Archive for August, 2014

Going to the country, going to eat a lot of peaches

August 24, 2014

Eight years on, the orchard plan is finally edging towards ‘fruition’.  The apple trees are starting to fruit, fitfully, but since I planted on standard rootstocks it will probably take a couple of years before they produce in quantity.  But knowing it was going to take a long time, we interspersed peach trees with the apples, since they grow quickly but are generally short-lived (at least in Maine).  The largest tree is a Lars Anderson, and it set a good crop this year; maybe 30 pounds on a 12′ tall tree.

peach harvest

Alexis, Weezy, and I picked them this morning, since a good number were ripe, and the birds and bugs were starting to get at them.  The ones in the trencher in the photo above were the ripe ones, and we blanched, sliced, and froze about 4 quarts.  We gave some to the neighbors, left some in Georgetown, and brought a tray home to process as they ripen.

So far I like the Lars Anderson variety (purchased from Fedco).  This particular tree got badly mauled by a porcupine a couple years back, and I cut it back as best I could, but I was afraid it would die of fungal infection given all the broken wood.  But it has grown over nicely and came through for us this year.  There are a handful of peaches on several other trees, but the Lars seems to be the earliest, and plenty tasty.  A couple weeks back I budded a handful of different peach varieties onto about 10 plum rootstocks that I have nurseried in the orchard rows; in another year I’ll plant them out to fill in more gaps, and hopefully we get larger and larger peach crops.  If anybody has advice on how to prevent peach trees from dying unexpectedly (often with oozing rubbery clear sap), I would love to hear it.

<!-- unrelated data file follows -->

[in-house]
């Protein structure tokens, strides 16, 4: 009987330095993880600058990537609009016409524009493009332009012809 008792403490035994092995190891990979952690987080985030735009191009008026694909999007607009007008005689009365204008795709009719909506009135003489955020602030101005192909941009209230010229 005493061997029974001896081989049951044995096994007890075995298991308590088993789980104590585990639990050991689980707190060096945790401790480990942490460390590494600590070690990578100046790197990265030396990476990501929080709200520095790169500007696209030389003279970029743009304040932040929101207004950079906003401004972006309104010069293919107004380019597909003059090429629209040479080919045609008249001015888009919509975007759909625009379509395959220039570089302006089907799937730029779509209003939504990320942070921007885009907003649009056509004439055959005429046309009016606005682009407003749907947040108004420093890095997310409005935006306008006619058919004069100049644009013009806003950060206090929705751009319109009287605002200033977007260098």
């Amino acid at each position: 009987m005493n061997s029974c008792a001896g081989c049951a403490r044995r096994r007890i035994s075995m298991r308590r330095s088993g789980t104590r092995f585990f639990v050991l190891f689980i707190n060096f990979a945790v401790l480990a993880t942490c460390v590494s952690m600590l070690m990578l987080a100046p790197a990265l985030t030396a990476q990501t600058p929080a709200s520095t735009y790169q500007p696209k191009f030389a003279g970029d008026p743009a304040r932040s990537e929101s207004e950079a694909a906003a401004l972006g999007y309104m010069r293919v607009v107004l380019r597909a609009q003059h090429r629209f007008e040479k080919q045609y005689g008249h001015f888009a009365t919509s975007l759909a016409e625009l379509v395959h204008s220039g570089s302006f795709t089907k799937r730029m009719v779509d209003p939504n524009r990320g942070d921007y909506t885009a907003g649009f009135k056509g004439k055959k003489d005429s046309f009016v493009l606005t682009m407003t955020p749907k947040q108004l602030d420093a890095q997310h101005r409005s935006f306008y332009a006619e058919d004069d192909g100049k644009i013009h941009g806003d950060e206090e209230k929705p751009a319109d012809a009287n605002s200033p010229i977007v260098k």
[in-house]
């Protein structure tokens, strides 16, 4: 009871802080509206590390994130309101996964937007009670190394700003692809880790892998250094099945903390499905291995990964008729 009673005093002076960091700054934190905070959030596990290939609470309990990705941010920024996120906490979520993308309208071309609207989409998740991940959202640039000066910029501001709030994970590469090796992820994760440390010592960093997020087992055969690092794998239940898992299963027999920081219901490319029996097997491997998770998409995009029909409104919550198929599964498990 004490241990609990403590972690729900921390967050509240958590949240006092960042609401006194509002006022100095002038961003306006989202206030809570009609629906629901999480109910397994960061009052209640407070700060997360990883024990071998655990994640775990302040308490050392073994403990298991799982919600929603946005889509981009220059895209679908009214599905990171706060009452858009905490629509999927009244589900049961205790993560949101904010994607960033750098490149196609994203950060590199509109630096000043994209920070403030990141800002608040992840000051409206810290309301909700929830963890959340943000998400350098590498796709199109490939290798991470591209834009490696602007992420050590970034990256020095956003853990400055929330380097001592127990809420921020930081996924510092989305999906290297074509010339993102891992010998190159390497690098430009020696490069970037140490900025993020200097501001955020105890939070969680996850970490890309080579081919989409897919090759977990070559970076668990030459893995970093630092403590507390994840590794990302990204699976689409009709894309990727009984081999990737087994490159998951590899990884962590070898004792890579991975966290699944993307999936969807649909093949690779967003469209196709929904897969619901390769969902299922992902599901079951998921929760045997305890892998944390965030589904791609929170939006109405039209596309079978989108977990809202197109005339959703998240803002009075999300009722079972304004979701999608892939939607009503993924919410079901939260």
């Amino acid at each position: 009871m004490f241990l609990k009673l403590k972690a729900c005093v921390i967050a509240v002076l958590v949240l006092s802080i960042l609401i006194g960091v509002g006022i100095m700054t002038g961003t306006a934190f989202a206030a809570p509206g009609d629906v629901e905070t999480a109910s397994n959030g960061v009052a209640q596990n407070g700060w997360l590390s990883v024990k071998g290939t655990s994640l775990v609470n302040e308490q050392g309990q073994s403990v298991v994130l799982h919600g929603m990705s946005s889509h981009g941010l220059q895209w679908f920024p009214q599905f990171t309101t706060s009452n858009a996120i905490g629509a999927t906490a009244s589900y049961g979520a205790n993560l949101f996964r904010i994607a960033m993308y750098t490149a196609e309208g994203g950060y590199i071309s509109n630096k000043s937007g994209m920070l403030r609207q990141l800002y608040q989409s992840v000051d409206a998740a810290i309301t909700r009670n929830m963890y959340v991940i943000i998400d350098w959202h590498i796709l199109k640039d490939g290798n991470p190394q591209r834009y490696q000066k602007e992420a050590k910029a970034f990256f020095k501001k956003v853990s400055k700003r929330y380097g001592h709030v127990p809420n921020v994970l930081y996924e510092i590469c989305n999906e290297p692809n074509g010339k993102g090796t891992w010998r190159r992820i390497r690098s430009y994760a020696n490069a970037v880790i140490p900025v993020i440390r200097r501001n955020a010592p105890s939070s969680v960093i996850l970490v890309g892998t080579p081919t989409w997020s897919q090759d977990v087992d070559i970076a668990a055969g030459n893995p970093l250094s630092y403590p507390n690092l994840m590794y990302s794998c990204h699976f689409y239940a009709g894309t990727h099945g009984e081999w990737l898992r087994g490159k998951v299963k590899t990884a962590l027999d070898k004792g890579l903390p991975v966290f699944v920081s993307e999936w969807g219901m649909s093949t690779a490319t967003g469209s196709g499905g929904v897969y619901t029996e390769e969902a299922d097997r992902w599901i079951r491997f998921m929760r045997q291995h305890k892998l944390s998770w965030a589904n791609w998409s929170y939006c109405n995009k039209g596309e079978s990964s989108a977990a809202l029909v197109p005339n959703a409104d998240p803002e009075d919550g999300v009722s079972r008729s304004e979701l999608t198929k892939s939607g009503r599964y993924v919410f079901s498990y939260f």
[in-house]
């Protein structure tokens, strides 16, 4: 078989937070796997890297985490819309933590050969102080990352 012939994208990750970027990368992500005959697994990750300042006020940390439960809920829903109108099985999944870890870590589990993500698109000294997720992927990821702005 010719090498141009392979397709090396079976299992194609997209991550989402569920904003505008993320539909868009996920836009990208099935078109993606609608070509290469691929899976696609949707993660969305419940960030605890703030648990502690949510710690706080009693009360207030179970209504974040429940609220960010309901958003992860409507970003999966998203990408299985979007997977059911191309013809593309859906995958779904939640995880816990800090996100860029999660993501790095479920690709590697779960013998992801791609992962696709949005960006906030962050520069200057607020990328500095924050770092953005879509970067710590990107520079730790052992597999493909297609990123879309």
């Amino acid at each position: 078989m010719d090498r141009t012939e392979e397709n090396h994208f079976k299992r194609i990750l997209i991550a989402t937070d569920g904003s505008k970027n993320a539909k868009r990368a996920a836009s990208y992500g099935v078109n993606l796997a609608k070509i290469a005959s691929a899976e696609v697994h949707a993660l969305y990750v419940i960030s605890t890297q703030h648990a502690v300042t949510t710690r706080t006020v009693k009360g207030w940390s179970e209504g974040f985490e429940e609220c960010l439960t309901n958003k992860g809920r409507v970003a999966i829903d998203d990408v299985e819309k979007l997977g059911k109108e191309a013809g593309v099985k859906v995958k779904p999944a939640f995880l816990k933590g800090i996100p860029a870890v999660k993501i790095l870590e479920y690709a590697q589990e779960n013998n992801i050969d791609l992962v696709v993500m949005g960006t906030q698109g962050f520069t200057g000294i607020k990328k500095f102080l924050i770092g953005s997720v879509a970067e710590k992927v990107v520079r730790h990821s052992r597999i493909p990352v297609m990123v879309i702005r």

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Stroudwater Roots Festival

August 24, 2014

The garden is in full swing, and with the usual busy lives we can’t keep up.  I roasted up a giant tray of potatoes, carrots, and beets – everything’s from here except the salt and oil.

stroudwater roots festival veggies

Fresh potatoes are amazing.  Good garlic harvest, so I put in a couple of heads.  Learned the trick to rapidly de-skinning the cloves from Max Davis – put them in a deep covered pot, and shake the pot vigorously up and down so the cloves bang against top and bottom. 15-20 seconds like that and the skins are knocked clean off.

The beets this year are lighter in color, really beautiful. Flavor might be a bit lighter than the usual dark red kind.  Kelsey ordered a mix pack of carrots this year, and the yellow ones seem to outcompete the traditional orange ones for real estate (though not for flavor).